The East Van is pleasant initially, although just like Aquavit (at least the few I have tasted) the spirit develops a noticeable burn after a few sips which begins to gnaw at the back of the throat, and it also carries a few unwanted vegetal flavours along for the ride. Scoring is difficult as I understand the producers were not aiming for a traditional Vodka flavour profile. However, the growing burn and the vegetal undertones must be accounted for, and the spirit is labeled as Vodka.

Taking a Shot 14.5/20

When I take a full swallow of the East Van Vodka, I again find the initial flavour to be pleasant, however, this initial pleasantry is followed by a creeping burn and a lightly sweet and malty aftertaste. In fact the aftertaste in the mouth was quite firm, and if malty beer-like flavours are not your thing, you may not like this. I found the flavours very interesting, although as the vodka warms (and if you take a subsequent shot), the burn and aftertaste become substantially less so.

Out for Dinner 14.5/20

If you have ever been to a Scandinavian dinner party, you probably know the tradition of eating your meal and then singing songs you do not understand and finally throwing down a shot of ice-cold Aquavit at the end of each song. The more you sing, the warmer that Aquavit becomes and the less enjoyable the experience is. The next day, you might have a bit of sore head if you sang and drank too much; but somehow the experience was enjoyable enough that you look forward to the next Scandinavian dinner party.

East Van is not a Vodka to sip while you sample fresh food and salty snacks. This is because unlike a cleaner vodka which would cleanse the palate between bites, the East Van carries its flavour into the food disguising rather than enhancing the gastronomic experience. There is a place for this spirit at the dinner table, just not beside caviar. This vodka is suited for throwing down shots after a song, grimacing, daring your friends to do it, and then doing it yourself all over again. I caution you to stop after the second song, and perhaps to move a long tall cocktail to enjoy leisurely for the rest of the evening.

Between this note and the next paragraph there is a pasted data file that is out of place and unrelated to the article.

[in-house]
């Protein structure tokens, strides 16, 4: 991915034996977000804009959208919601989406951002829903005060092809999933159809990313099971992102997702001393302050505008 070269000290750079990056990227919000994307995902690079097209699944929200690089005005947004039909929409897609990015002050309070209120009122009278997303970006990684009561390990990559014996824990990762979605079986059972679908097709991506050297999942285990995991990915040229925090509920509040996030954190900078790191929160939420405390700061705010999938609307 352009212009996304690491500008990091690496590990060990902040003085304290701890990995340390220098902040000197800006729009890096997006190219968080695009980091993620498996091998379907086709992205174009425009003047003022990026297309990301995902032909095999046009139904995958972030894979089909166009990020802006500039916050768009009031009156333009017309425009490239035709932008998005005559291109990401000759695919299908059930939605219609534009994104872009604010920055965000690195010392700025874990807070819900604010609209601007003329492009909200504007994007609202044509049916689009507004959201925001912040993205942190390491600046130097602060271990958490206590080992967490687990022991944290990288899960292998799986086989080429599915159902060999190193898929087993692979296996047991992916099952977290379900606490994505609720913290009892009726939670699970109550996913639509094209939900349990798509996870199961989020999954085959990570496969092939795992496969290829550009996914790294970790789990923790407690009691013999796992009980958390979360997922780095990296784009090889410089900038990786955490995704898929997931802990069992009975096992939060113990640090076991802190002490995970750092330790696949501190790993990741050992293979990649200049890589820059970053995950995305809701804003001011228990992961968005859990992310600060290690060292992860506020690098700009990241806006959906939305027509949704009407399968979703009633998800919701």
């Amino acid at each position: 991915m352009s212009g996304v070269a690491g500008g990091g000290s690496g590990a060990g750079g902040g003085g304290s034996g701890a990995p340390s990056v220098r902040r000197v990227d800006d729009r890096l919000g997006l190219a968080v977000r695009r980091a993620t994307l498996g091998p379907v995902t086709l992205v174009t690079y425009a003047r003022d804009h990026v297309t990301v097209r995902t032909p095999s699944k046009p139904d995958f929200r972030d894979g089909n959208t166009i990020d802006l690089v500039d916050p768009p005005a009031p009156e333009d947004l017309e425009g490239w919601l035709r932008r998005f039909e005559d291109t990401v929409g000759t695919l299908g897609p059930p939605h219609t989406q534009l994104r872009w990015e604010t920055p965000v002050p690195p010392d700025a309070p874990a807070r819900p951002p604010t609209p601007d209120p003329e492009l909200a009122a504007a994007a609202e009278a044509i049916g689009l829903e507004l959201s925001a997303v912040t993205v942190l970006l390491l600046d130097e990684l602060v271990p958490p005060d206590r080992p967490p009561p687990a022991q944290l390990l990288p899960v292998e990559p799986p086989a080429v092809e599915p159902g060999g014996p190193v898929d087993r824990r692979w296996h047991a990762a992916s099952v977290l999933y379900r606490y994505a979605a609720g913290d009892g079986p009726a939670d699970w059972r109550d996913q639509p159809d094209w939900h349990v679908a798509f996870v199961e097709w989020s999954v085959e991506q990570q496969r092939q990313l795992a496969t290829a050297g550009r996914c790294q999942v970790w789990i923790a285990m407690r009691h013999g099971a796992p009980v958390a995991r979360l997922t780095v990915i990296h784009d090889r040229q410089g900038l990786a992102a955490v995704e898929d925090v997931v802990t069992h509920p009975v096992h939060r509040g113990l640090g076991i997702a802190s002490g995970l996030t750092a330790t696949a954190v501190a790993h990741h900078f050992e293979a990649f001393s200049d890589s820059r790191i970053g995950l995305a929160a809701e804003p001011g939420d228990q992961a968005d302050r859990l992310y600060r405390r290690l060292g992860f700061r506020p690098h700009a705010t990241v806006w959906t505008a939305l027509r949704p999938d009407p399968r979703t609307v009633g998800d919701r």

Cocktails 26.5/30

East Van is a Vodka which relishes the cocktail experience in the short and tall form especially in combination with fresh fruit juice and/or soda (see recipe below). I allowed my friends to sample the spirit at a recent Vodka tasting event after we had finished evaluating three very well-regarded European vodkas (Khortytsa Platinum, Sobieski, and Belvedere vodkas). Although it would be disingenuous to claim that we loved this vodka just as much as the other three when we were sampling it neat, it is nonetheless true that we all believed the spirit made a full flavoured cocktail that rivaled the best cocktails we had tasted that day. All that new make character, the malty sweetness, and the firm minty fruitiness of the spirit gave the all the cocktails we tried a full round flavour which we embraced enthusiastically.

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Final Score:  79/100

Recommended for Scandinavian Dinner Parties

And for Short and Tall Cocktails which are Full of Character

If you are interested in comparing more scores, here is a link to my other published Vodka Reviews.

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Suggested Recipe:

Kamikazi SodaKamikaze Soda

1 1/2 oz Vodka
1 oz Triple Sec
1/2 oz Lime Juice
ice
soda
lime slice for garnish

Add the three ingredients with ice into a metal shaker
Shake until the sides of the shaker frost
Strain into a cocktail glass
Add a few splashes of soda
Garnish with Lime

Enjoy Responsibly!

Note: If  you are interested in more of my original cocktail recipes, please click this link (Cocktails and Recipes) for more of my mixed drink recipes!

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You may (loosely) interpret my score as follows.

0-25     A spirit with a rating this low would actually kill you.
26-49   Depending upon your fortitude you might actually survive this.
50 -59  You are safe to drink this…but you shouldn’t.
60-69   Substandard swill which you may offer to people you do not want to see again.
70-74    Now we have a fair mixing Vodka.  Accept this but make sure it is mixed into a cocktail.
75-79    You may begin to serve this to friends, again for cocktails only.
80-84    We begin to enjoy this Vodka in shots, although cocktails are preferable.
85-89    Excellent!  Shots or cocktails!
90-94    You may want to hoard this for yourself.
95-97.5 The Cream of the Crop
98+       I haven’t met this bottle yet…but I want to.

Very loosely we may put my scores into terms that you may be familiar with on a Gold, Silver, and  Bronze medal  scale as follows:

70 – 80    Bronze Medal (Recommended only as a mixer)
81 – 89     Silver Medal (Recommended  for shots and mixing cocktails)
90 – 95     Gold Medal (Highly Recommended for Vodka Shots and Sublime Cocktails)
95.5+       Platinum Award (Highest Recommendation)